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Justice News

Department of Justice
U.S. Attorney’s Office
Middle District of Alabama

Wednesday, May 1, 2019

Prattville Woman Pleads Guilty to Filing Fraudulent Tax Return

            Montgomery, Alabama - On Monday, April 29, 2019, Candace Brie Betances, 42, of Prattville, Alabama pleaded guilty to submitting false claims to the Internal Revenue Service (IRS) seeking tax refunds, announced United States Attorney Louis V. Franklin, Sr., and IRS Criminal Investigation Special Agent in Charge Thomas J. Holloman.

            The guilty plea comes after Betances was indicted by a federal grand jury in February of 2019 on four counts of making false claims against the government. Court documents show that in July 2015 she filed a tax return for the 2013 tax year and claimed that her employer withheld $1,152,320.00 in federal taxes. Based on this false statement regarding her withholdings, she requested that the United States Treasury pay her $253,080.00. When filing the return, Betances knew the claim was false, that the withholding amount was not accurate, and that she was not owed the tax refund. Fortunately, the IRS detected the fraud and did not pay the requested refund.

            Betances’s sentencing hearing will occur in the next few months. At that hearing, Betances will be facing up to five years in prison and substantial fines.

            “By making false statements on her tax return, Ms. Betances was attempting to defraud the government and steal from every American taxpayer,” stated U. S. Attorney Franklin. “I am pleased that the Internal Revenue Service was able to prevent the loss of tax dollars in this case and I pledge that my office will prosecute anyone that wants to use the United States Treasury as his or her own piggy bank.”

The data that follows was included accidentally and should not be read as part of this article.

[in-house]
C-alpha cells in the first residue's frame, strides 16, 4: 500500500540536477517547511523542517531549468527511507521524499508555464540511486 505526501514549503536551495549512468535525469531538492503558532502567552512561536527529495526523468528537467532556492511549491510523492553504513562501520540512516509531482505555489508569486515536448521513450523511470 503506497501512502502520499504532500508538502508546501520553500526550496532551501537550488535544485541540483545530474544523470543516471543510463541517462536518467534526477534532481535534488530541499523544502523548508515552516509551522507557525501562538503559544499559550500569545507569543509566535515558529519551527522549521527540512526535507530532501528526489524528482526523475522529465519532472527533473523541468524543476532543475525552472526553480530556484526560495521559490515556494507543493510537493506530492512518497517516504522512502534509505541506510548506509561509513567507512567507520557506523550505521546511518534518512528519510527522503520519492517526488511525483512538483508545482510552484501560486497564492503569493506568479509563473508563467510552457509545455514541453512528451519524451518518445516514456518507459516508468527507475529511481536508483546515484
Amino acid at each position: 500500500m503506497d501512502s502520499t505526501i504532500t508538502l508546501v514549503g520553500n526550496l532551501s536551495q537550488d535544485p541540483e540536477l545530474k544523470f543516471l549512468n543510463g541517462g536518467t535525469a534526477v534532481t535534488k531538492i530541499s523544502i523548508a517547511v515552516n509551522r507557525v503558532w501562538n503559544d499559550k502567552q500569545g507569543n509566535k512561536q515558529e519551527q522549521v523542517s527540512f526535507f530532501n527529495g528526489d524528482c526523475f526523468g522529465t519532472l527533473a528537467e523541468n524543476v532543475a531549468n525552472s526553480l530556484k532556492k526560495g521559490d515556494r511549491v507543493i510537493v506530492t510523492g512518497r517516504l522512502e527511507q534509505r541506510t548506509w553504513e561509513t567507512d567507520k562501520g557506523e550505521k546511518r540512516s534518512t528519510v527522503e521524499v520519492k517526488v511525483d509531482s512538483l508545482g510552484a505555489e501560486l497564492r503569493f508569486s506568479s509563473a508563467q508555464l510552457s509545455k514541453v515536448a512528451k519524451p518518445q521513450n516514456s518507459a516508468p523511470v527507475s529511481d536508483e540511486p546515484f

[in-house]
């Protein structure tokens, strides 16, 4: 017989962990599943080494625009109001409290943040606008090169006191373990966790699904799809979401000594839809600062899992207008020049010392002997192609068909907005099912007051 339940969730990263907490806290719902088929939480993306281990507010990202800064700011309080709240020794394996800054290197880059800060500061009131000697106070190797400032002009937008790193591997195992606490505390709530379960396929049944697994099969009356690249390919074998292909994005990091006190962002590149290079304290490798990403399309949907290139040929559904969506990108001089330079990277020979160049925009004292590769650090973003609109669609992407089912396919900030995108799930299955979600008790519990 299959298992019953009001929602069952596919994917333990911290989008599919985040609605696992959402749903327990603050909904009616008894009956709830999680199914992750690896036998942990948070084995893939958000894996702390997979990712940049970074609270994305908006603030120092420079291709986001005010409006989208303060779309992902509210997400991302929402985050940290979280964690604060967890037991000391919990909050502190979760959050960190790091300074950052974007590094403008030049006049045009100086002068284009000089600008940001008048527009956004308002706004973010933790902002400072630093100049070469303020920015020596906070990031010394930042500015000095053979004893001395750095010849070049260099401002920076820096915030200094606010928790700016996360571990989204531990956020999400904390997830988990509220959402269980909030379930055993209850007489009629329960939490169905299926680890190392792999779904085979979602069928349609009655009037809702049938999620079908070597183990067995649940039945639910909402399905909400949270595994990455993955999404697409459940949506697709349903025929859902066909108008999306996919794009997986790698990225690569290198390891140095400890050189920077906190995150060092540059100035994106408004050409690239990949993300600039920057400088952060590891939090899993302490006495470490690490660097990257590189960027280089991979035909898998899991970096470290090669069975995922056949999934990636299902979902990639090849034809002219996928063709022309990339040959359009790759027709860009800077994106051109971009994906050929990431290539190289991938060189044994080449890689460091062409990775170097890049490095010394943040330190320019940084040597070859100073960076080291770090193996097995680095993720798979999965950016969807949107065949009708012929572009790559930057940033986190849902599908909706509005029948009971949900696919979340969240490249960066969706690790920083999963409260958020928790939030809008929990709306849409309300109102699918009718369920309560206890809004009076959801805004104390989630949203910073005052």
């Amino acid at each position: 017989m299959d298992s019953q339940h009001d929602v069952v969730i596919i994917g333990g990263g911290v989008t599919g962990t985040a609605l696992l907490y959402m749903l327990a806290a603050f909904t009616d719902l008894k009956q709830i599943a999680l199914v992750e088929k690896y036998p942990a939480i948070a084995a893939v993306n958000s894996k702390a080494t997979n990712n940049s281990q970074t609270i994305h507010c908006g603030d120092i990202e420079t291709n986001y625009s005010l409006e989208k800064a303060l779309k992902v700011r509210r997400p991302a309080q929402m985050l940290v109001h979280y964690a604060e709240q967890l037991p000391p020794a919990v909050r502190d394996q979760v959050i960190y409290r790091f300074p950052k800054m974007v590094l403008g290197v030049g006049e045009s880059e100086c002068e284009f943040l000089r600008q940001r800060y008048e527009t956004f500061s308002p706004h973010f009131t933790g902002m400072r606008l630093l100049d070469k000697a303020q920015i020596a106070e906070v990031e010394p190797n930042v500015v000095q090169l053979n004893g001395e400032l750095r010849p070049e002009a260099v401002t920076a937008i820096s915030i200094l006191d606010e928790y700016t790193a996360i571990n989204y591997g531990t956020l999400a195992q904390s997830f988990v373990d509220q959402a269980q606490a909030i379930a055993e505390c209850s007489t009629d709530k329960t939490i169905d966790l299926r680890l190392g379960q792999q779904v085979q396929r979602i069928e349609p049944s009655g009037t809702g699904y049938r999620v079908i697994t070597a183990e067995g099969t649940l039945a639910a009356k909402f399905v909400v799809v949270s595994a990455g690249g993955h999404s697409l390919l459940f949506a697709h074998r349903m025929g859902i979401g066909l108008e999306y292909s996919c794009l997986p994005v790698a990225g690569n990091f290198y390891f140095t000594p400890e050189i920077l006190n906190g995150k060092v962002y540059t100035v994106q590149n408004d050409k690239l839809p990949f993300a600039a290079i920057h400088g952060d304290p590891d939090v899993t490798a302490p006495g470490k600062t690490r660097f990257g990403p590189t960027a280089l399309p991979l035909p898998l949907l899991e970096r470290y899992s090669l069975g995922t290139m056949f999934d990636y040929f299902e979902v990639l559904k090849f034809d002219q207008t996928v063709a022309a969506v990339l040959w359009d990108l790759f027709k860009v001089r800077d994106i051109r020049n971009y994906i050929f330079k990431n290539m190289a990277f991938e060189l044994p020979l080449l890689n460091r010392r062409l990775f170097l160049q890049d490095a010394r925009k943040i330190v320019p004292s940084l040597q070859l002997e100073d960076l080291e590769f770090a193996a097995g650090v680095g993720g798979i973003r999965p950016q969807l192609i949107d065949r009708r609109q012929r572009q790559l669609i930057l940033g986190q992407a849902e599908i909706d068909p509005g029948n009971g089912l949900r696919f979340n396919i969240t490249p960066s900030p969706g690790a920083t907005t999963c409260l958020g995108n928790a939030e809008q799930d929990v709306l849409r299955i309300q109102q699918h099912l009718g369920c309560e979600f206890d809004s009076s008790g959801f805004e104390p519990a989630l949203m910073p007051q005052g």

“This plea is an important victory for America's taxpayers who play by the rules and have no tolerance for those who make up their own rules,” said Special Agent in Charge Holloman. “This investigation serves to remind us that there is no such thing as free money and there are no awards or incentives for creativity when it comes to crime. We will continue to utilize our resources and work with the U.S. Attorney’s Office in holding those accountable who attempt to defraud the government and steal from the American taxpayer.”

            The IRS’s Criminal Investigation Division investigated the case. Assistant United States Attorney Jonathan S. Ross is prosecuting the case.

Updated May 1, 2019